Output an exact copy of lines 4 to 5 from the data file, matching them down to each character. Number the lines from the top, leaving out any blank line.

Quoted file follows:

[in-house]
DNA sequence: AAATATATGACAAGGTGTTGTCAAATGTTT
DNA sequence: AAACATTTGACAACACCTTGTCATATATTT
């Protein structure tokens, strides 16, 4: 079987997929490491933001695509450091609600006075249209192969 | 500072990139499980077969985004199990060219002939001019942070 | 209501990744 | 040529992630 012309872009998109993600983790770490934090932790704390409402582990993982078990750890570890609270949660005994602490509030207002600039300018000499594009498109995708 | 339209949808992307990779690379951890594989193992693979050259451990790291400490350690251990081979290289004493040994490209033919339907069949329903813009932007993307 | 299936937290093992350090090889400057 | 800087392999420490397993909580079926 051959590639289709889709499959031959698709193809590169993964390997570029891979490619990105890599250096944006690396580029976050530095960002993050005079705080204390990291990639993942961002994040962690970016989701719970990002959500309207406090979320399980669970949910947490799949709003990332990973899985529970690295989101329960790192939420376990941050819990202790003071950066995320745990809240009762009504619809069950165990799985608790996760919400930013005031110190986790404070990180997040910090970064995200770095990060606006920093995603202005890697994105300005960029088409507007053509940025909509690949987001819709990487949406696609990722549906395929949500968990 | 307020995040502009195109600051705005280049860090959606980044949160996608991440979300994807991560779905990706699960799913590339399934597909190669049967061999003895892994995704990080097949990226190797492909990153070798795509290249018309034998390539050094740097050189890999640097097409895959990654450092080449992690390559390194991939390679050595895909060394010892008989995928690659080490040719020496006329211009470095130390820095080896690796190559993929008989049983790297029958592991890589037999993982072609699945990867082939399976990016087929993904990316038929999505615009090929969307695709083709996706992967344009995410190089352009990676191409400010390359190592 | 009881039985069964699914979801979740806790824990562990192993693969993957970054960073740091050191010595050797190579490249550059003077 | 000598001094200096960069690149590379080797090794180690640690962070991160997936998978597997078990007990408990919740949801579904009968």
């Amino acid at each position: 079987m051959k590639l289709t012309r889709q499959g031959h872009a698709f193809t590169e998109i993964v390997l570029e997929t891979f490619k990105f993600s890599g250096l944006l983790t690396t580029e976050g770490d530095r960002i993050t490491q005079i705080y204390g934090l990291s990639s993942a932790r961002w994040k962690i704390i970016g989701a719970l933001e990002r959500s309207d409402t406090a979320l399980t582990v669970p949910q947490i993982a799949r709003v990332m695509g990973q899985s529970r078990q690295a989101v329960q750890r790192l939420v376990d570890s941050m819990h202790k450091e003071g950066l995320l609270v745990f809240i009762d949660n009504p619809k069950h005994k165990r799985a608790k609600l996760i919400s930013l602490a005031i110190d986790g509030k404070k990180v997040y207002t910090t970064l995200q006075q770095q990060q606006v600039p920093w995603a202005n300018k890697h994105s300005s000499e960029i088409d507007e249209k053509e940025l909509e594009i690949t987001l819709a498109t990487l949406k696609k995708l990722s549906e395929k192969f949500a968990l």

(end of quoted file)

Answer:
């Protein structure tokens, strides 16, 4: 079987997929490491933001695509450091609600006075249209192969 | 500072990139499980077969985004199990060219002939001019942070 | 209501990744 | 040529992630 012309872009998109993600983790770490934090932790704390409402582990993982078990750890570890609270949660005994602490509030207002600039300018000499594009498109995708 | 339209949808992307990779690379951890594989193992693979050259451990790291400490350690251990081979290289004493040994490209033919339907069949329903813009932007993307 | 299936937290093992350090090889400057 | 800087392999420490397993909580079926 051959590639289709889709499959031959698709193809590169993964390997570029891979490619990105890599250096944006690396580029976050530095960002993050005079705080204390990291990639993942961002994040962690970016989701719970990002959500309207406090979320399980669970949910947490799949709003990332990973899985529970690295989101329960790192939420376990941050819990202790003071950066995320745990809240009762009504619809069950165990799985608790996760919400930013005031110190986790404070990180997040910090970064995200770095990060606006920093995603202005890697994105300005960029088409507007053509940025909509690949987001819709990487949406696609990722549906395929949500968990 | 307020995040502009195109600051705005280049860090959606980044949160996608991440979300994807991560779905990706699960799913590339399934597909190669049967061999003895892994995704990080097949990226190797492909990153070798795509290249018309034998390539050094740097050189890999640097097409895959990654450092080449992690390559390194991939390679050595895909060394010892008989995928690659080490040719020496006329211009470095130390820095080896690796190559993929008989049983790297029958592991890589037999993982072609699945990867082939399976990016087929993904990316038929999505615009090929969307695709083709996706992967344009995410190089352009990676191409400010390359190592 | 009881039985069964699914979801979740806790824990562990192993693969993957970054960073740091050191010595050797190579490249550059003077 | 000598001094200096960069690149590379080797090794180690640690962070991160997936998978597997078990007990408990919740949801579904009968």
């Amino acid at each position: 079987m051959k590639l289709t012309r889709q499959g031959h872009a698709f193809t590169e998109i993964v390997l570029e997929t891979f490619k990105f993600s890599g250096l944006l983790t690396t580029e976050g770490d530095r960002i993050t490491q005079i705080y204390g934090l990291s990639s993942a932790r961002w994040k962690i704390i970016g989701a719970l933001e990002r959500s309207d409402t406090a979320l399980t582990v669970p949910q947490i993982a799949r709003v990332m695509g990973q899985s529970r078990q690295a989101v329960q750890r790192l939420v376990d570890s941050m819990h202790k450091e003071g950066l995320l609270v745990f809240i009762d949660n009504p619809k069950h005994k165990r799985a608790k609600l996760i919400s930013l602490a005031i110190d986790g509030k404070k990180v997040y207002t910090t970064l995200q006075q770095q990060q606006v600039p920093w995603a202005n300018k890697h994105s300005s000499e960029i088409d507007e249209k053509e940025l909509e594009i690949t987001l819709a498109t990487l949406k696609k995708l990722s549906e395929k192969f949500a968990l």